No Instructions for the Art of Peace: Molesworth’s An Account of Denmark
By Eric Schliesser
Robert Molesworth’s An Account of Denmark (1694; hereafter Account) is intended as a contribution to the “arts of peace.” The reader quickly realizes that seventeenth century Denmark is held up as a kind of anti-exemplar or cautionary tale. Even so, it is by no means obvious how Molesworth’s Account contributes to the art of achieving peace.
For, first, little is said about how peace might be secured. And one may well think, after reading his book, that the arts of peace involve knowing what to do after peace has been secured.
Second, Molesworth is scathing about a plausible strategy, namely, to deter war by having a powerful army to ward off dangerous neighbors. Molesworth writes:
Denmark resembles in this point a Monster that is all Head and no Body, all Soldiers and no Subjects; and whenever a General Peace comes to be established in Europe, which shall set open Foreign Trade, and consequently spoil all the Advantages that his Country enjoys at present, I cannot see what will become of the Publick Affairs here; for the Soldiers when disbanded, being most of them Strangers, will return to their respective Homes; and the Revenues of these Kingdoms must sink extreamly through the want of People, and their Poverty. It seems therefore no less than madness for the least and poorest Kingdom of Europe to think of emulating with Success the richest, greatest, and the most populous, and to take its Measures from thence; as if there were no difference between King and King.)
The main point of the passage is that Denmark should not try to emulate France with a huge standing army. The doctrine of France is that “soldiers are the only true riches of princes.” Molesworth thinks this is madness, and that it has, alongside other bad policies, impoverished Denmark.
I quote the passage here because Molesworth explicitly expects a “general peace” in “Europe.” And, in fact, such peace will lead to growth of commerce and foreign trade. The quoted passage intensifies the mystery surrounding the Account: Molesworth claims to promote peace and even expects a general European peace. But it is not obvious how one might secure it. While one may grant Molesworth that mutual arms races create tragic choices for all “princes and commonwealth[s]:” either to submit to intolerable foreign yoke, or to “maintain vipers at home to gnaw their own bowels.” Molesworth does not explain how to solve collective action problems and create peace. No chapter is devoted to the topic. Moreover, Molesworth’s Account implies that some rulers benefit personally from a permanent war-footing even if their population does not.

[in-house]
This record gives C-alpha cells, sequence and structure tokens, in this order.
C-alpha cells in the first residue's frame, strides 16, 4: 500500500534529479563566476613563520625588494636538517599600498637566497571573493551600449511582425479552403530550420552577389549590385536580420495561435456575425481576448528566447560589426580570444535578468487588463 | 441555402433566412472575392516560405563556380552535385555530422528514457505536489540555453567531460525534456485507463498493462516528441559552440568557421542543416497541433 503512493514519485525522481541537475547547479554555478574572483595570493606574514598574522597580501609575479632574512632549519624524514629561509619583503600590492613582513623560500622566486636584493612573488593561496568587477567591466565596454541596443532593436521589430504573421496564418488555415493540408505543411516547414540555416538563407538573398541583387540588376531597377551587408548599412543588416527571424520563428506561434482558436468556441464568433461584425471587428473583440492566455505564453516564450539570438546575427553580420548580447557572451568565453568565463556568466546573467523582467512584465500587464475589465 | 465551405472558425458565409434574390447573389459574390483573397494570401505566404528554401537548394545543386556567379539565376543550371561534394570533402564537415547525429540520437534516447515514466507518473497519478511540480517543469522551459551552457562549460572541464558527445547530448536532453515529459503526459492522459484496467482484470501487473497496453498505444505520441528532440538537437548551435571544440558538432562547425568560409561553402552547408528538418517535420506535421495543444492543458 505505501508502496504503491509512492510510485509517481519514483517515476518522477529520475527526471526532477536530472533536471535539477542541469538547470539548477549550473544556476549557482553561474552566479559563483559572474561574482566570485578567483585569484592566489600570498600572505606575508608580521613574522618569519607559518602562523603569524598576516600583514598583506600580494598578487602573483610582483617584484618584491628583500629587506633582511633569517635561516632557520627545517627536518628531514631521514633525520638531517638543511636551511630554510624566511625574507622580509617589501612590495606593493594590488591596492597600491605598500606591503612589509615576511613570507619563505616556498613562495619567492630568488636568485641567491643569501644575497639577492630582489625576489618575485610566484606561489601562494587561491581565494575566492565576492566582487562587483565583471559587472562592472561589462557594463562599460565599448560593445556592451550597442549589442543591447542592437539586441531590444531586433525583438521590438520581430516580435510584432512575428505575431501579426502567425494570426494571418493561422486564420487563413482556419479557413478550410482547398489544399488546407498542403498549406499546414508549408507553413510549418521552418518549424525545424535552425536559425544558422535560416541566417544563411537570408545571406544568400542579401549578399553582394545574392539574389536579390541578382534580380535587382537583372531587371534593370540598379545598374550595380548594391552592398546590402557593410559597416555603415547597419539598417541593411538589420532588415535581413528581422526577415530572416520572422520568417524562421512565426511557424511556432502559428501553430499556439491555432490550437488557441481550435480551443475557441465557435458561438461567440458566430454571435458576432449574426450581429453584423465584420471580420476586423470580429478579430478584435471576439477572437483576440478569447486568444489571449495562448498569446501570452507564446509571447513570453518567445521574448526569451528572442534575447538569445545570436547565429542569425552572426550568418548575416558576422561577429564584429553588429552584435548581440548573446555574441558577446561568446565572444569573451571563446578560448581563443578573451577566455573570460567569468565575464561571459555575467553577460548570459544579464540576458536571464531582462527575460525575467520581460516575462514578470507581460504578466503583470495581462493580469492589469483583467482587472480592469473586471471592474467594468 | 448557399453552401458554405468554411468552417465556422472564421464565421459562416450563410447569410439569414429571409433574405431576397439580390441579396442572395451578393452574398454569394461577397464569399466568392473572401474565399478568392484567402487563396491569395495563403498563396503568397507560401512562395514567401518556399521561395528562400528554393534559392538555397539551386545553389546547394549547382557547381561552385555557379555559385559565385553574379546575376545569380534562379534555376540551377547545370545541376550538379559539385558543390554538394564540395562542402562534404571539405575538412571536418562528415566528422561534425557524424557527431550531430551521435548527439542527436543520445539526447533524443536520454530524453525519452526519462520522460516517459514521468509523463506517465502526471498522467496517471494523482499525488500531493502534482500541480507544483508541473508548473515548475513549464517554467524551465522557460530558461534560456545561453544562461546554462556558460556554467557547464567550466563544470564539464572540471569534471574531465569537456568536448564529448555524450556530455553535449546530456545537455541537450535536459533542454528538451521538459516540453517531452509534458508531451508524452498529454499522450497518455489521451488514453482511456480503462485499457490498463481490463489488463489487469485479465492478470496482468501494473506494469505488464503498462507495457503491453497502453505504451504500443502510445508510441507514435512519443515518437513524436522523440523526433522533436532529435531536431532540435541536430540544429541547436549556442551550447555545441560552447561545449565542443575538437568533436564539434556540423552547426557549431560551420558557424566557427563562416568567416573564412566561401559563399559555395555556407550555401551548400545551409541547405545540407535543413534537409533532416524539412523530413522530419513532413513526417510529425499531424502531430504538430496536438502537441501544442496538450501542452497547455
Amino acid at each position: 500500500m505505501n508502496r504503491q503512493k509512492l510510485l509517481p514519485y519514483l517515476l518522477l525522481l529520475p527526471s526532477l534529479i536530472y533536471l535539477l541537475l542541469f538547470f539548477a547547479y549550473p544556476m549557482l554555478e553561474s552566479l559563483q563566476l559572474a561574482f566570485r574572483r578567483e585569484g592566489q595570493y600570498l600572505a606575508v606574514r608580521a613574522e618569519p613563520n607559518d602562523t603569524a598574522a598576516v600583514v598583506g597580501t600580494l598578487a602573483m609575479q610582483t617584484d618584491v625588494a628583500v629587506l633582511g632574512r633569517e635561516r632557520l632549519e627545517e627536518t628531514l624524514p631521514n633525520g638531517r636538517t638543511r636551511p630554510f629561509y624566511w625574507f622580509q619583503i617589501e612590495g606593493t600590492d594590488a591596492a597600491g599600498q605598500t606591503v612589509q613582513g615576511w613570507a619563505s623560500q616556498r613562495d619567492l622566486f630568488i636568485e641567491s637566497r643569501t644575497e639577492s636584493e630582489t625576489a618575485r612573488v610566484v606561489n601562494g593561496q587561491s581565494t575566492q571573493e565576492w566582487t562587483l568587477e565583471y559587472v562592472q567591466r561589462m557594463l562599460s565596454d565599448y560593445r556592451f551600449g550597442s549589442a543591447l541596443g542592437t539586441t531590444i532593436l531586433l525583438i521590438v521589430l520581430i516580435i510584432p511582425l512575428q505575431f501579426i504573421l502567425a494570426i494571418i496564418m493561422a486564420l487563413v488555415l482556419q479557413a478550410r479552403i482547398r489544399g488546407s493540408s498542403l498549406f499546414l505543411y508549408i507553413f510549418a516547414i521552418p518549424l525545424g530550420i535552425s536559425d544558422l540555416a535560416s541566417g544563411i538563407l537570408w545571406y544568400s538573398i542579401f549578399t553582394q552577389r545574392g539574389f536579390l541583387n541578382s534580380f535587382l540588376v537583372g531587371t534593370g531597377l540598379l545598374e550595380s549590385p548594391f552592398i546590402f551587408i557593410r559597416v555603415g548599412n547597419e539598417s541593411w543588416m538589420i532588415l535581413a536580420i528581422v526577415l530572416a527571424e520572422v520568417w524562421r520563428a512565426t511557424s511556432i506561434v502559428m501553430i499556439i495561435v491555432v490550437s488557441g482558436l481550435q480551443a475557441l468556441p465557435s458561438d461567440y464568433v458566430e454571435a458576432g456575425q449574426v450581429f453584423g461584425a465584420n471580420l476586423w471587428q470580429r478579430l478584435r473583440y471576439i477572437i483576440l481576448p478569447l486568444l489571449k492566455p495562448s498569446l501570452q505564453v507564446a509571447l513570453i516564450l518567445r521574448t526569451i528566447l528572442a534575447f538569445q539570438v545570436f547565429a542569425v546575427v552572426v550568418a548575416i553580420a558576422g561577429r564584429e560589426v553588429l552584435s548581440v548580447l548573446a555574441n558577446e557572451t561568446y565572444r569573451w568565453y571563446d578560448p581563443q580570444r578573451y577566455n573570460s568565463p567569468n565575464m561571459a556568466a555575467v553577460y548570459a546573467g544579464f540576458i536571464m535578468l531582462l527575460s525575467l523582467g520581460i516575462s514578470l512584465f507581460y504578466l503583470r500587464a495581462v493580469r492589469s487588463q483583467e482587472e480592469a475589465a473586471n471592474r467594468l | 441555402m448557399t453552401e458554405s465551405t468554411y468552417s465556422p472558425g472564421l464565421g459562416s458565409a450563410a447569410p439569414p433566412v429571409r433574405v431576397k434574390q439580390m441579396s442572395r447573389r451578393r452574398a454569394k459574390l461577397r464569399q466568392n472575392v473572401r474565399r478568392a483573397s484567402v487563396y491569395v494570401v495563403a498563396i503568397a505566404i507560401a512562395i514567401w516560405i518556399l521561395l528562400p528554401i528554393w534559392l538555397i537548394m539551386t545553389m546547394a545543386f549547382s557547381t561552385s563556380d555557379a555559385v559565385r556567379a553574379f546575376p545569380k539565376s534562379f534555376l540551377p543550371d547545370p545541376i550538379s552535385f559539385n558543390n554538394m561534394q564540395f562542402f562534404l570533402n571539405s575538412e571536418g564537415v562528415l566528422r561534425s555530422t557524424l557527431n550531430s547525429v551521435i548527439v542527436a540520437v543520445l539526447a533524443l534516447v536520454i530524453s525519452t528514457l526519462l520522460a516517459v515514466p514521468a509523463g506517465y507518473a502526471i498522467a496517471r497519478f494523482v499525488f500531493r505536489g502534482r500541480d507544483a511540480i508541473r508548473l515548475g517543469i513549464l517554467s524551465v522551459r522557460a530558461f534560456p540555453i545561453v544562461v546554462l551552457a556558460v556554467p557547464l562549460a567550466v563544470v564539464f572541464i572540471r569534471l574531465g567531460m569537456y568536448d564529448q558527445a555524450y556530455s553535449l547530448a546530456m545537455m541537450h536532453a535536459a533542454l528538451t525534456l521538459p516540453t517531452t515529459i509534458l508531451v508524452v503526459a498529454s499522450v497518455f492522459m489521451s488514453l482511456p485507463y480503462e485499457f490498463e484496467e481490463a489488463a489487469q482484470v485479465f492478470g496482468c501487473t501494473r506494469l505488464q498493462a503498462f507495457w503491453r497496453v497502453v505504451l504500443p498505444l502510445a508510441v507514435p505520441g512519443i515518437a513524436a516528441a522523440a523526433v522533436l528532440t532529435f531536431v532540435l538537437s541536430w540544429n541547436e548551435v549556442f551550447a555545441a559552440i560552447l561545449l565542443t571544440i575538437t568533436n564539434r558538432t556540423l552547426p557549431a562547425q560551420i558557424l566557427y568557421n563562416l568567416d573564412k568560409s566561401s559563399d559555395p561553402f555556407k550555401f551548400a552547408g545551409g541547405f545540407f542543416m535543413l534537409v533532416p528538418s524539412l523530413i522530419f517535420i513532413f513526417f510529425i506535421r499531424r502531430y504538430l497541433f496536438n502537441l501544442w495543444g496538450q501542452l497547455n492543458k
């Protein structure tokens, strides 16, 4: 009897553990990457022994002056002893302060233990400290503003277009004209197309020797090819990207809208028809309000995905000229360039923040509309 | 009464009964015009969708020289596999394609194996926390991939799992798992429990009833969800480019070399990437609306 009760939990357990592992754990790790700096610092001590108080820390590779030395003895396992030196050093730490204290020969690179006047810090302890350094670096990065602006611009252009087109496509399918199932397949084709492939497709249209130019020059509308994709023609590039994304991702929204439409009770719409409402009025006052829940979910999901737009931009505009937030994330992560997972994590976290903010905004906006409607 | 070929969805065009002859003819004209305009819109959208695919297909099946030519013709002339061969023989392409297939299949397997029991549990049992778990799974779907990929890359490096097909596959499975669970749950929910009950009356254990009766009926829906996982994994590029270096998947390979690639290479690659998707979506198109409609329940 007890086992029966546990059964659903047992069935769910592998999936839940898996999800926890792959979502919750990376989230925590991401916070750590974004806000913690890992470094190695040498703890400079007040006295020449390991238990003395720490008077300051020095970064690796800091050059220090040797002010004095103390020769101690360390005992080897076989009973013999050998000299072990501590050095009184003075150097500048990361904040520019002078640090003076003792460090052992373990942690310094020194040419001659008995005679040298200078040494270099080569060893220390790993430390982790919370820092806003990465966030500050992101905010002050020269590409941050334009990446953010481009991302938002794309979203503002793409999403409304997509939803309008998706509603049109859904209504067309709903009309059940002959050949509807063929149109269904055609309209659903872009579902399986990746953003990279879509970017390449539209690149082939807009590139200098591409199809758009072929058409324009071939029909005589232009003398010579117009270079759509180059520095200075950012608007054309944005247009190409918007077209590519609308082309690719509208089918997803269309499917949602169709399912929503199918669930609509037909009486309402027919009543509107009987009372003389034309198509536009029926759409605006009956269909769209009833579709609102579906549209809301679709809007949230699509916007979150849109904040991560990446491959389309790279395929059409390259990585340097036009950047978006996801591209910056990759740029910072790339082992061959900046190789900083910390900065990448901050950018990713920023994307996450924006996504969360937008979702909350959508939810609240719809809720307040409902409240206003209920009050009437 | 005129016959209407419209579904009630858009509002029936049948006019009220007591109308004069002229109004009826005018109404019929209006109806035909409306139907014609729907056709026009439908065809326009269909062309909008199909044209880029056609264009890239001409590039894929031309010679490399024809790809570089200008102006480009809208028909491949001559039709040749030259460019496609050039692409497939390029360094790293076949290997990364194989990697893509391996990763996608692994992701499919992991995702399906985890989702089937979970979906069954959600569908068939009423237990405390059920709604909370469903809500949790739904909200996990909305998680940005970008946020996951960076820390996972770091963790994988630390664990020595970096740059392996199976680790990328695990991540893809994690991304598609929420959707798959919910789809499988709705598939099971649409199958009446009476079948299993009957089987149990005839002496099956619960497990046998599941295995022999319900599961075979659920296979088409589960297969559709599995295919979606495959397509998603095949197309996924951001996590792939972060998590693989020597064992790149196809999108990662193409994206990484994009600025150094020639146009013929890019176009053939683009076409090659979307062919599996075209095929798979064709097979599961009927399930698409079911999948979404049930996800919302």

One might think that the solution to the mystery is that for Molesworth a government that respects the rule of law, property rights, equitable taxes, and “publick liberty” will see a growing and wealthy population amply able to defend itself from others. Molesworth’s contemporary readers would have found it unpersuasive. The Dutch republic was the richest country of the world following his preferred arts of peace, yet in 1672 it had been attacked by France and Great Britain and nearly overrun.
Molesworth also mentions the “interest” a country has in maintaining a positive reputation in international public opinion (in the context of discouraging piracy and promoting “lawful” trade). But this cannot be sufficient to promote peace.
Molesworth does not have a story about how to escape the arms race trap or how to rid oneself from rulers inclined to favor military might over commerce. Even so, he does mention one mechanism that can generate a virtuous cycle of mutual peace, mutual trade, and growing populations. This mechanism we now call ‘most favored nation’ (hereafter MFN) status. In Molesworth’s day it was called tanquam gens amicissima (as the friendliest nation).
With a MFN clause, if you grant some country and its citizens MFN status by treaty , then any rights or privileges you give to other countries and its citizens (in other treaties) automatically accrue to the MFN country and its citizens. The idea is central to the contemporary global trade regime of the World Trade Organization (WTO).
The history of something like a MFN clause goes back to the middle ages. Yet the first use of the phrase is in a treaty between Denmark and the Hanseatic cities in 1692, negotiated while Molesworth was ambassador in Denmark.
And, indeed, he reports that the English treaty with Denmark (on tolls on ships that pass through the Sound) is based on the Dutch treaty with Denmark and that it includes a MFN clause. And he implies that England and Holland expect further, broader treaties with MFN status. The idea that MFN status could create an ever-widening circle of pacific trade relations, was central to nineteenth century liberalism. In particular, the anti-militaristic politician Richard Cobden was a great enthusiast of the idea.
To the best of my knowledge Molesworth is the first political theorist to call attention to the significance of a MFN clause. He seems to have thought it would be a useful instrument in the art of peace. He does not hype its potential, so it would be a mistake to think he thought it the key to European peace. Because of his sober assessment it remains unclear why he was so confident a general peace would be established in Europe.
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